The Border Campaign: Fifty Years On

In today’s Belfast Telegraph, Eamonn McCann draws some parallels between the five IRA volunteers whose death fifty years ago at Edentubber was commemorated last weekend, and the recent spate of activity by dissident republicans.

The men were George Keegan (29),
  from Wexford, Paul Smith (19), from Bessbrook, Michael Watters (54), from
  Edentubber, Oliver Craven (19), from Newry, and Paddy Parle (27), from

They were dissidents in the sense that those who shot and
  wounded off-duty members of the PSNI in Derry last Thursday and in Dungannon
  on Monday are dissidents. That is to say, they had rejected the view of the
  majority on the island who defined themselves as republicans, and had
  instead maintained a commitment to armed struggle. They enjoyed no electoral
  mandate nor any substantial public support and didn’t believe they needed to
  justify continuation of armed action. (Belfast Telegraph)

When I went to Ruan O’Donnell’s talk on the 1956-62 border campaign on Wednesday, it was with a related thought in mind, namely that the campaign had demonstrated the futility of applying an old-style military approach to the northern situation.

However, O’Donnell presented a much more complex reality, and one which challenges the argument that McCann presents here:

Many who disagree with the Sinn Fein leader on other matters might find common ground with him when he says of the Real IRA and the Continuity IRA, as he did at Edentubber, that, "These groups have no strategy, no programmes, no popular support and no real capacity –
  militarily or otherwise. They have chosen random acts of intimidation and isolated acts of individual violence which are politically ineffective and result only in pain and suffering for the individuals targeted and their families. The overall effect is retrograde at every level and in every sense."

But could the same not have been said – indeed, wasn’t it said, by the Nationalist Party leader at the time, Eddie McAteer – of the campaign in which the men at whose monument Mr Adams was speaking lost their lives?

In fact, according to O’Donnell, the border campaign was a serious undertaking with a considered strategy, significant popular support and a real military capability.

The mid-1950s was a period of relative electoral success for Sinn Fein, which in any case was not the only party with IRA connections. According to O’Donnell, the leader of Clann na Poblachta, Seán MacBride, remained much closer to the IRA than historians have acknowledged up to now.

O’Donnell also suggested that the volunteers of the border campaign were the best-trained of any period, thanks to years of preparation and instruction from veterans of both the British and Irish armies.

The strategy was to escalate the situation to the point where it would become an international incident, drawing world attention to the plight of nationalists in the North. This cost the IRA some support in the border areas, because the local population realised ithis would not be decisive in the short term. and would expose them to a backlash from the Stormont authorities.

This strategy was one reason for the relatively low number of deaths by later standards. The IRA was mainly engaged in a campaign of sabotage and sought to minimise casualties.  The other reason was that the British Army chose to stay in barracks and avoid escalation, a decision which O’Donnell views as a masterstroke. (Perhaps this fits Martin Van Creveld’s thesis about Northern Ireland rather better than later events.) It was probably this, along with the draconian use of internment on both sides of the border, that rendered the campaign ineffective.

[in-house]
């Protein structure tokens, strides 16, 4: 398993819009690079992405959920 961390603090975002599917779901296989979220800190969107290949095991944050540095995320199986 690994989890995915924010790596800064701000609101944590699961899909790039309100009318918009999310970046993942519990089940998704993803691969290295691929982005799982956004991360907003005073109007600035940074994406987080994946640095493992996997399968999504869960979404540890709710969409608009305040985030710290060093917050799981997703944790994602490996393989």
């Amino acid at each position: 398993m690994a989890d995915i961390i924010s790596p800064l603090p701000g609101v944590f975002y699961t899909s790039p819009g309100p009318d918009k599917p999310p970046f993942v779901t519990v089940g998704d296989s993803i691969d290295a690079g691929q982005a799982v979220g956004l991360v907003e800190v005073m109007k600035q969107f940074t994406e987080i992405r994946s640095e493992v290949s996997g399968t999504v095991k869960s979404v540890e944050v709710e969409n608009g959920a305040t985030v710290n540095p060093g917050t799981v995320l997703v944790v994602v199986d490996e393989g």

Ironically, the Republican Movement’s subsequent turn towards politics in the 1960s did far more to destabilise the North, in company with people like Eamonn McCann, through the civil rights movement. The significance of this lesson was perhaps lost for a long time when the subsequent unionist backlash brought the situation full-circle with the birth of the Provisional IRA.

The parallels with today’s dissident republicans are weaker they appear at first sight, notably for the reasons pointed out in this post from the Cedar Lounge Revolution:

There is something strange about these acts if one places them
within the context of Irish Republicanism. This must be the very first
time in that history during the last 80 odd years where acts are
carried out by groups with no political representation at all (and I’m
deliberately discounting the micro-groups that were carried along on
the tail of the Troubles  – or indeed during the Border campaign –
since there was a broader political context)  and are carried out
anonymously. While that may seem to fit a template of the Troubles it
actually doesn’t as regards mainstream Republicanism.






2 responses to “The Border Campaign: Fifty Years On”

  1. mickhall avatar

    Very interesting post, a number of people have highly recommended Ruan O’Donnell talk on the border campaign.

  2. WorldbyStorm avatar

    Fascinating post with a heap of useful links. I think – and I guess it’s obvious why – that you’re right. Interestingly Jim Lynagh promoted something similar in the 1980s, but by then such a tactic was utterly pointless, the BA had with considerable efficiency increased surveillance, intelligence and closed down the space for it to operate. I guess it’s also fair to say that without a political side, and at least a significant segment of the population willing to give tacit support such activities are futile. I’d be astounded if in ten years they are still extant. I certainly hope they’re not.

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